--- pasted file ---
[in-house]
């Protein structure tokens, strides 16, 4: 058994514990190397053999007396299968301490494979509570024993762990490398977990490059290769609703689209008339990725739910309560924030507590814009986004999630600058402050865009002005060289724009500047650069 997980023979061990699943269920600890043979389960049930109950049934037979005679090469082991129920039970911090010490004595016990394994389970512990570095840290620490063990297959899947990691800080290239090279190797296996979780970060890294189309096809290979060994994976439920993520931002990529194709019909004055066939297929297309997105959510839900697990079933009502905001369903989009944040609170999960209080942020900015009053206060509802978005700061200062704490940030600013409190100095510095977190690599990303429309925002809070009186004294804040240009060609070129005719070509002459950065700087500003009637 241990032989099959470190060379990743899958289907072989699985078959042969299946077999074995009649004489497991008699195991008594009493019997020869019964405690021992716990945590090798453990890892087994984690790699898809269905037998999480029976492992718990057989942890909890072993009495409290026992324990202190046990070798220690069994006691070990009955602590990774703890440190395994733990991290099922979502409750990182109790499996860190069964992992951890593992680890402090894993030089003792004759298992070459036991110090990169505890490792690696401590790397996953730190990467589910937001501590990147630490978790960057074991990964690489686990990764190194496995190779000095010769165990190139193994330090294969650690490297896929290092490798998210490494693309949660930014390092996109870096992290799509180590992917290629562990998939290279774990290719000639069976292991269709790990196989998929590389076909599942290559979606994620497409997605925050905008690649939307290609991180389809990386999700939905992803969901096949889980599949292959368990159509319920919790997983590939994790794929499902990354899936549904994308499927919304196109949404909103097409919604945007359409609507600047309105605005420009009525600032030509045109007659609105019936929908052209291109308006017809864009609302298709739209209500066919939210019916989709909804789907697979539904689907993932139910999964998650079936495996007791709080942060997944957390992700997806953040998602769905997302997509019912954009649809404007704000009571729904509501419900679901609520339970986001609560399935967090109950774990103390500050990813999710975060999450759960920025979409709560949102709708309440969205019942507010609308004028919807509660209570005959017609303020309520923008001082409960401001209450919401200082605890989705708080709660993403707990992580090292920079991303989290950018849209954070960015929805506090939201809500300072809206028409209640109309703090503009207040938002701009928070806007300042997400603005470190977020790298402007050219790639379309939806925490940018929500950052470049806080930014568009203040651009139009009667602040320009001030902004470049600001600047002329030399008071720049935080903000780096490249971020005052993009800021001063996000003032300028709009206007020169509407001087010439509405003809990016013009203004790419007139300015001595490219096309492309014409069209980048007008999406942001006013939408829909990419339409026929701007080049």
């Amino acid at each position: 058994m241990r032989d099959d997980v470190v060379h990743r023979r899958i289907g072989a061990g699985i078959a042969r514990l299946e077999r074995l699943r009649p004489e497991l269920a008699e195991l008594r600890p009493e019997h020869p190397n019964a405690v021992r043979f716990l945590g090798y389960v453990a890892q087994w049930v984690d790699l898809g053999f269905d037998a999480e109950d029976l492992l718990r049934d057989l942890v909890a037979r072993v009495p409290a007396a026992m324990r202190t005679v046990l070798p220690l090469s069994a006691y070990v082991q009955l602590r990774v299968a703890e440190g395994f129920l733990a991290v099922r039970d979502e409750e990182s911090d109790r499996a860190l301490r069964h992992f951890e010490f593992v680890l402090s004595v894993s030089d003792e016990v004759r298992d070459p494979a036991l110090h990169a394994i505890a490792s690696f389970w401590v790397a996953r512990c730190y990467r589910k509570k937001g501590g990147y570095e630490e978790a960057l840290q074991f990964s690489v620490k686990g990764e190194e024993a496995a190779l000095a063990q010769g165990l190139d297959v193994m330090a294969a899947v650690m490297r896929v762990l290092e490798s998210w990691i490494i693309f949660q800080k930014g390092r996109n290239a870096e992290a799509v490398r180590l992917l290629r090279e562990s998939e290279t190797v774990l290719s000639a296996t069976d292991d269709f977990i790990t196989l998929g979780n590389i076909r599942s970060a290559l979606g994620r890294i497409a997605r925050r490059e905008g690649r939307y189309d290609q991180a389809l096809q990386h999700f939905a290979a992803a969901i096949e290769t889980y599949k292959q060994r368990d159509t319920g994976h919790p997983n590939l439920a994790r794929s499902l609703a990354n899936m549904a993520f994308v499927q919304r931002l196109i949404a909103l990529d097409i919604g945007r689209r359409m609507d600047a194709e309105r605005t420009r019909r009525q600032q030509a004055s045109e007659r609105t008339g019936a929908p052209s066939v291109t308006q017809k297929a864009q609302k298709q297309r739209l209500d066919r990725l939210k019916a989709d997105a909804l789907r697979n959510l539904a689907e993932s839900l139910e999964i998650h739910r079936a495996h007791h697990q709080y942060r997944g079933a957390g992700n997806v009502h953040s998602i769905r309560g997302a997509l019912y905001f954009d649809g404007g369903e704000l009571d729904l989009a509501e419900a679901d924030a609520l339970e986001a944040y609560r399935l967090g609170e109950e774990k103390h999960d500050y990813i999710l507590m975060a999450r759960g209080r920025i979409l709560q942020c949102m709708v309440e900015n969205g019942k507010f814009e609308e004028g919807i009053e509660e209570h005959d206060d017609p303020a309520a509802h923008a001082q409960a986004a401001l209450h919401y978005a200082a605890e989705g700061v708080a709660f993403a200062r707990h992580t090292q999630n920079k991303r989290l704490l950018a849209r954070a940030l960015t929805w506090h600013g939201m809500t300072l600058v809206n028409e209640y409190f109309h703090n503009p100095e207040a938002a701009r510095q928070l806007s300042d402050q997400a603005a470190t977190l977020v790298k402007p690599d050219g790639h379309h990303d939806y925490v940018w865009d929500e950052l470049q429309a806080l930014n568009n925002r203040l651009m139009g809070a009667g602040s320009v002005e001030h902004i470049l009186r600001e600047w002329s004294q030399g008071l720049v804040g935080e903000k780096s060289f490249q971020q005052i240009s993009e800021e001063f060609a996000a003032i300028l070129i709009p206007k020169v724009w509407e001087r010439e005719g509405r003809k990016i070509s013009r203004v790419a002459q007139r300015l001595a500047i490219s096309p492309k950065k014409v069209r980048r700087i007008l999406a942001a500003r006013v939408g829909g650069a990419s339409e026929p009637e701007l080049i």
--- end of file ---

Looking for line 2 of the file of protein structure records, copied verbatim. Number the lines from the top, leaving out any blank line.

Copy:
């Protein structure tokens, strides 16, 4: 058994514990190397053999007396299968301490494979509570024993762990490398977990490059290769609703689209008339990725739910309560924030507590814009986004999630600058402050865009002005060289724009500047650069 997980023979061990699943269920600890043979389960049930109950049934037979005679090469082991129920039970911090010490004595016990394994389970512990570095840290620490063990297959899947990691800080290239090279190797296996979780970060890294189309096809290979060994994976439920993520931002990529194709019909004055066939297929297309997105959510839900697990079933009502905001369903989009944040609170999960209080942020900015009053206060509802978005700061200062704490940030600013409190100095510095977190690599990303429309925002809070009186004294804040240009060609070129005719070509002459950065700087500003009637 241990032989099959470190060379990743899958289907072989699985078959042969299946077999074995009649004489497991008699195991008594009493019997020869019964405690021992716990945590090798453990890892087994984690790699898809269905037998999480029976492992718990057989942890909890072993009495409290026992324990202190046990070798220690069994006691070990009955602590990774703890440190395994733990991290099922979502409750990182109790499996860190069964992992951890593992680890402090894993030089003792004759298992070459036991110090990169505890490792690696401590790397996953730190990467589910937001501590990147630490978790960057074991990964690489686990990764190194496995190779000095010769165990190139193994330090294969650690490297896929290092490798998210490494693309949660930014390092996109870096992290799509180590992917290629562990998939290279774990290719000639069976292991269709790990196989998929590389076909599942290559979606994620497409997605925050905008690649939307290609991180389809990386999700939905992803969901096949889980599949292959368990159509319920919790997983590939994790794929499902990354899936549904994308499927919304196109949404909103097409919604945007359409609507600047309105605005420009009525600032030509045109007659609105019936929908052209291109308006017809864009609302298709739209209500066919939210019916989709909804789907697979539904689907993932139910999964998650079936495996007791709080942060997944957390992700997806953040998602769905997302997509019912954009649809404007704000009571729904509501419900679901609520339970986001609560399935967090109950774990103390500050990813999710975060999450759960920025979409709560949102709708309440969205019942507010609308004028919807509660209570005959017609303020309520923008001082409960401001209450919401200082605890989705708080709660993403707990992580090292920079991303989290950018849209954070960015929805506090939201809500300072809206028409209640109309703090503009207040938002701009928070806007300042997400603005470190977020790298402007050219790639379309939806925490940018929500950052470049806080930014568009203040651009139009009667602040320009001030902004470049600001600047002329030399008071720049935080903000780096490249971020005052993009800021001063996000003032300028709009206007020169509407001087010439509405003809990016013009203004790419007139300015001595490219096309492309014409069209980048007008999406942001006013939408829909990419339409026929701007080049």